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Firearms Examiner Training

Physical Plant

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Physical Plant

Forensic laboratories as well as the firearm examination areas within the laboratory and/or firing facility require special safety considerations, including

  • evidence decontamination,
  • lead abatement,
  • ventilation,
  • sound abatement.

Evidence Decontamination

Decontamination supplies, per laboratory protocol, include the following:

  • Disinfectant solution for elimination of biohazards
  • Cotton swabs, detergent, and a sonic cleaner for removal of blood and other tissue

Lead Abatement

Tacky mat outside of firing range
Tacky mat outside of firing range
Courtesy of St. Petersburg College Firing Range (see reuse policy).

Firing and bullet recovery facilities where lead can be accumulated require specialized prevention measures per laboratory protocol and may include the following:

  • Frequent removal of lead buildup by qualified contractors
  • Decontamination of lead on walls, ceilings, and floors of firing areas
  • Removal of accumulated unburned and partially burned gunpowder from the floor of firing areas
  • Provision for containment of the migration of lead and other heavy metals (e.g., tacky mats)
  • Hand-washing equipment and supplies


Due to the health issues associated with lead, other heavy metals, and chemicals, provisions should be made to monitor and prevent ventilation hazards, per laboratory protocol, and may include

Sound Abatement

Sound abatement system on a firing range ceiling
Sound abatement system on a firing range ceiling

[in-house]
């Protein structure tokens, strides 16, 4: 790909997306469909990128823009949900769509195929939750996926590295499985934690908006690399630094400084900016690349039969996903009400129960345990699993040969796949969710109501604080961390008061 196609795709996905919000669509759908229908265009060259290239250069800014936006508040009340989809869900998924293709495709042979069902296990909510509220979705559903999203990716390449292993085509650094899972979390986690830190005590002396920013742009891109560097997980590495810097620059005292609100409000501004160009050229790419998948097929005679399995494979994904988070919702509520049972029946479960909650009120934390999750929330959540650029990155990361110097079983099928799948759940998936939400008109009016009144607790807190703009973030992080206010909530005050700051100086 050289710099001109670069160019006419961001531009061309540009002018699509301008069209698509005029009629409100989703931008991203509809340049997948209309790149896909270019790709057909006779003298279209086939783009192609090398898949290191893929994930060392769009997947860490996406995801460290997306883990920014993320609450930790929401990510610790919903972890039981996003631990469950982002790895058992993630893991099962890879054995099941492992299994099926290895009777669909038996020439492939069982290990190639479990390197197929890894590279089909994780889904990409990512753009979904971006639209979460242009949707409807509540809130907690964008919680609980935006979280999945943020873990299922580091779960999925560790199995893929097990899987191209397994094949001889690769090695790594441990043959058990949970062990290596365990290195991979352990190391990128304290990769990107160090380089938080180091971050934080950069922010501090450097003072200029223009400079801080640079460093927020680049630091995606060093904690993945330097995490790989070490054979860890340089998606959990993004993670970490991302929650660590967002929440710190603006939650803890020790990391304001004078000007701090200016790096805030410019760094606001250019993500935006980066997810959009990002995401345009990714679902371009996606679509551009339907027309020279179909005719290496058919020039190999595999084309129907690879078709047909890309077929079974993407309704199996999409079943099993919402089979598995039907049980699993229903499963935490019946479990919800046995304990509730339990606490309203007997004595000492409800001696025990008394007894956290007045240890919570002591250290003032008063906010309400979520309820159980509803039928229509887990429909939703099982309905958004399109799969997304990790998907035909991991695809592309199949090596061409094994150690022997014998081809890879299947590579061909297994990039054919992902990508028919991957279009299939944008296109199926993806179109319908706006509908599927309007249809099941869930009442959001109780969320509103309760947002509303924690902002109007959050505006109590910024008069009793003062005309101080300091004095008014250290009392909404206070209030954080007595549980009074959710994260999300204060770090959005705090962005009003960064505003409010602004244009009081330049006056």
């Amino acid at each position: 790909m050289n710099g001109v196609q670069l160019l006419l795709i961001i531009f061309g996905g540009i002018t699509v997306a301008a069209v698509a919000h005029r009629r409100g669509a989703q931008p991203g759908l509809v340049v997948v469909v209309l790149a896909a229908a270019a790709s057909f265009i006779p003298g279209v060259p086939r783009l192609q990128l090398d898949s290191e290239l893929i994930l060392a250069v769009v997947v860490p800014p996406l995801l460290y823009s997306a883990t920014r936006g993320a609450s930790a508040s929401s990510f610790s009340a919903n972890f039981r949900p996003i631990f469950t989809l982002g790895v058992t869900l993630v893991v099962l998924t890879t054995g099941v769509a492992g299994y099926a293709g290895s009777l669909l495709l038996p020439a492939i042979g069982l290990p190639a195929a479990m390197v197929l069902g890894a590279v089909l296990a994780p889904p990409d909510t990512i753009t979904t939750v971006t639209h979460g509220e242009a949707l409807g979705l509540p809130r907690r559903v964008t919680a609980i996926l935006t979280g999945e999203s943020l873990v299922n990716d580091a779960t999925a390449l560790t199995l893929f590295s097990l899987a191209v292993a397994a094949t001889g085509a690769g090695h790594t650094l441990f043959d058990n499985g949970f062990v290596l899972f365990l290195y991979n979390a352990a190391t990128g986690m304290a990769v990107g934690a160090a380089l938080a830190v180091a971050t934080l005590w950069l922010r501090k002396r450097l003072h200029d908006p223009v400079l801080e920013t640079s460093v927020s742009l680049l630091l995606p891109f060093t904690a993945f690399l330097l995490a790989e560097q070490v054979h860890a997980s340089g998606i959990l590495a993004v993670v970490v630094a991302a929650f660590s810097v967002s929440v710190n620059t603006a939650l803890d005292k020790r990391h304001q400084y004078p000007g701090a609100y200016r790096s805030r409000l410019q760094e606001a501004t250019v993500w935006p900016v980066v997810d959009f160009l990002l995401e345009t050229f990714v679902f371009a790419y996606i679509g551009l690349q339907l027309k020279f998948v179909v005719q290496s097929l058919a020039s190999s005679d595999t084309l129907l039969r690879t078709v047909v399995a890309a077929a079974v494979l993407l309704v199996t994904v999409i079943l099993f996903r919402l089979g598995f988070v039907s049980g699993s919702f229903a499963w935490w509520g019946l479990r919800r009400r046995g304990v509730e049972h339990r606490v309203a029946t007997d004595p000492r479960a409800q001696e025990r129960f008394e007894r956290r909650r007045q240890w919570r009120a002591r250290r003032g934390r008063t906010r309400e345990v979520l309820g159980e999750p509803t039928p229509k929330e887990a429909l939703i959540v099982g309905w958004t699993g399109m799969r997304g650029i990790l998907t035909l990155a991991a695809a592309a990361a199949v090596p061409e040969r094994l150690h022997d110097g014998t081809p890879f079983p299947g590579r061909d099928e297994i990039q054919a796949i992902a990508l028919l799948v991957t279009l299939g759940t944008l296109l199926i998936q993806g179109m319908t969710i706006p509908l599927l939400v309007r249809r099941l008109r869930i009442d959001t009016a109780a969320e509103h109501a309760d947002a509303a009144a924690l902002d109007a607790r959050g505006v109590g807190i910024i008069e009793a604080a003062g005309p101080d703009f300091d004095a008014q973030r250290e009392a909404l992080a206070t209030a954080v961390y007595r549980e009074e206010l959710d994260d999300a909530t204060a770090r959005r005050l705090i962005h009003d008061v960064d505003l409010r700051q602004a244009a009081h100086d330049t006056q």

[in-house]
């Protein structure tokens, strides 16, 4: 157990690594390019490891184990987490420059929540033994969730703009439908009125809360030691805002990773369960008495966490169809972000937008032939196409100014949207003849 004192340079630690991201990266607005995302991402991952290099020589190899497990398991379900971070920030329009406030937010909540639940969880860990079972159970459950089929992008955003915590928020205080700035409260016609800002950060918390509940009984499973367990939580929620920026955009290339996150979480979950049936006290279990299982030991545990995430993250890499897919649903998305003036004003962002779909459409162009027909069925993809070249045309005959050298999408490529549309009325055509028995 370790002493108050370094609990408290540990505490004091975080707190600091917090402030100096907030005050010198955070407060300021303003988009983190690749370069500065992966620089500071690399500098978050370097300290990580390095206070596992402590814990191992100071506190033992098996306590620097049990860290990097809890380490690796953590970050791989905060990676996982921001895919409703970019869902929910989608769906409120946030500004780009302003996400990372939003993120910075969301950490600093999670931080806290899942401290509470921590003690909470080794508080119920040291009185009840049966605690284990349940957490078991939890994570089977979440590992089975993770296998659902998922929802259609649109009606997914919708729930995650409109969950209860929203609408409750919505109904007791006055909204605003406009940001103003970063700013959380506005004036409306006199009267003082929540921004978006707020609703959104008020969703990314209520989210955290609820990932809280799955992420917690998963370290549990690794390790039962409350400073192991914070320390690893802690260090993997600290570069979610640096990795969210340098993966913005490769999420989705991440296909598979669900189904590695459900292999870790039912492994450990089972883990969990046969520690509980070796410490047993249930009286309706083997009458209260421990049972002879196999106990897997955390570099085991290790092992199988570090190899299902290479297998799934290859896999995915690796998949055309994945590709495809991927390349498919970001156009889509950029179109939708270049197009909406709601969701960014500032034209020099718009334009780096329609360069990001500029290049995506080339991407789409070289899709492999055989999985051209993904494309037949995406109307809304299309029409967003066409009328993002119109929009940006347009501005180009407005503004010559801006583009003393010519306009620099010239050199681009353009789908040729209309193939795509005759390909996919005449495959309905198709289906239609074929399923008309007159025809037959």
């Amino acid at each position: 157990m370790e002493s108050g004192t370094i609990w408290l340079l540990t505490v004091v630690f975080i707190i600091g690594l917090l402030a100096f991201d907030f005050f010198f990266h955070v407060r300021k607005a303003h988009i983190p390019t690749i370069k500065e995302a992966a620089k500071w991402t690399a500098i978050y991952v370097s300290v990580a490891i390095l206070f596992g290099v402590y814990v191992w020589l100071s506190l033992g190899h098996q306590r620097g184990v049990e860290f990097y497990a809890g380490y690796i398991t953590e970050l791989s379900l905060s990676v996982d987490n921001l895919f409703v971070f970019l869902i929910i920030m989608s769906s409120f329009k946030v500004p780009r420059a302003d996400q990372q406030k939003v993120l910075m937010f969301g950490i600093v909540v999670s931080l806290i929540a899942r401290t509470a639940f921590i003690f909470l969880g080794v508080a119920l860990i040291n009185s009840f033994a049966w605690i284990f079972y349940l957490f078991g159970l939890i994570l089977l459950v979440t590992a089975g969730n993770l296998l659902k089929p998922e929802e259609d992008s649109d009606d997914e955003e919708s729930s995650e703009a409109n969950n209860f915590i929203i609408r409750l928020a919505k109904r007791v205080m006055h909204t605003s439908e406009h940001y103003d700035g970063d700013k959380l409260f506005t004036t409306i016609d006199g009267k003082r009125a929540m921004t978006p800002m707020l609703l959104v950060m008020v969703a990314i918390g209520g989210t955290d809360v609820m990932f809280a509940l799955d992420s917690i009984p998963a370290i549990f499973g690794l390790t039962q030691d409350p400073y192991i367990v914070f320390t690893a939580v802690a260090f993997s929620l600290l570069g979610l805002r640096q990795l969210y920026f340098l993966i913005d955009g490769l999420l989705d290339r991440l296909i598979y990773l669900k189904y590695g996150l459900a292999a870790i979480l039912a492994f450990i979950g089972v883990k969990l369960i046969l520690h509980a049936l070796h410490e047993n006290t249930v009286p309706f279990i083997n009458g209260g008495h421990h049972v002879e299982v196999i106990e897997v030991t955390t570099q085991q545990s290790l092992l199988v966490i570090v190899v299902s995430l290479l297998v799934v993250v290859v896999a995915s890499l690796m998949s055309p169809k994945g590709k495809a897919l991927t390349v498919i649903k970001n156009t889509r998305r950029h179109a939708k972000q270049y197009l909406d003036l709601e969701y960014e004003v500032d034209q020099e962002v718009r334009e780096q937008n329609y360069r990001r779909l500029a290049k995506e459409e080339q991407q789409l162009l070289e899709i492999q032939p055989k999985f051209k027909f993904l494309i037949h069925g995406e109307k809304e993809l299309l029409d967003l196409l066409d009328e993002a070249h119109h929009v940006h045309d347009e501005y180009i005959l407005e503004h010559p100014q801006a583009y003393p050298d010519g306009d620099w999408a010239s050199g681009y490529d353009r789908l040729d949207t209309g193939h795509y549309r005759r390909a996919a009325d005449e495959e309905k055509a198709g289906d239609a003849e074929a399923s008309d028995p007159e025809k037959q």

Courtesy of St. Petersburg College Firing Range (see reuse policy).

The interiors of firing spaces, such as ranges and bullet recovery spaces, should be soundproofed to minimize noise levels and vibration. This is a particular concern in physical plants in which firing spaces are in close proximity to other examination spaces and/or delicate instrumentation (e.g., scanning electron microscopes, instrumental chemistry laboratory spaces).


Emergency Response Preparation

Advance preparation is necessary in the event of an inadvertent shooting incident and for other serious nonfirearm injuries. Procedures should be in place to maximize the ability to respond to an emergency situation.

Response Planning

The development of an emergency accident response plan (per laboratory protocol) is prudent for the laboratory setting. The plan should include a medical evacuation procedure that may contain the following elements:

  • Posting of procedures for rapid access to laboratory spaces by emergency medical personnel
  • Internal and external telephone contact numbers for emergency medical assistance
  • Management telephone contact numbers

Emergency Response Training

Training (per laboratory protocol) should be provided for

  • emergency response plan for accidental shootings,
  • first aid for typical gunshot wounds,
  • cardiopulmonary resuscitation (CPR),
  • use of chemical spill kits.


Emergency equipment may include

  • first aid kits (including gunshot wound treatment),
  • eye wash stations,
  • chemical spill kits.

Selected Bibliography

The Selected Bibliography is a list of the writings that have been used in the assemblage of the training program and is not a complete record of all the works and sources consulted. It is a compilation of the substance and range of readings and extensive experience of the subject matter experts.

  1. 29 CFR 1910. Subpart L. Fire Protection.
  2. 29 CFR 1910.1030. Bloodborne Pathogens.
  3. 29 CFR 1910.1450. Occupational Exposure to Hazardous Chemicals in Laboratories.
  4. Ball, P., and D. Mikko. 1992. Protective optics. AFTE J 24 (1): 80-81.
  5. Centers for Disease Control and Prevention, National Institute for Occupational Safety and Health. http://www.cdc.gov/niosh/
  6. Dutton, G. 1997. Firearms safety in the laboratory. AFTE J 29 (1): 37-41.
  7. Geibel, J. May June 1992. Ammunition can be hazardous to your health (in more than the obvious way). Police and Security News p11.
  8. Martinez, A.M. August 1993. Lead poisoning. FBI Law Enforcement Bulletin p1-4.
  9. National Rifle Association, Gun Safety Rules. http://www.nrahq.org/education/guide.asp
  10. Silverwater, H, A. Koffman, and A. Zamir. 2001. Cross-infection of infectious diseases as applied to forensic firearms examinations and the means to prevent it. AFTE J 33 (3): 227-232.
  11. U.S. Department of Labor, Occupational Safety & Health Administration. http://www.osha.gov/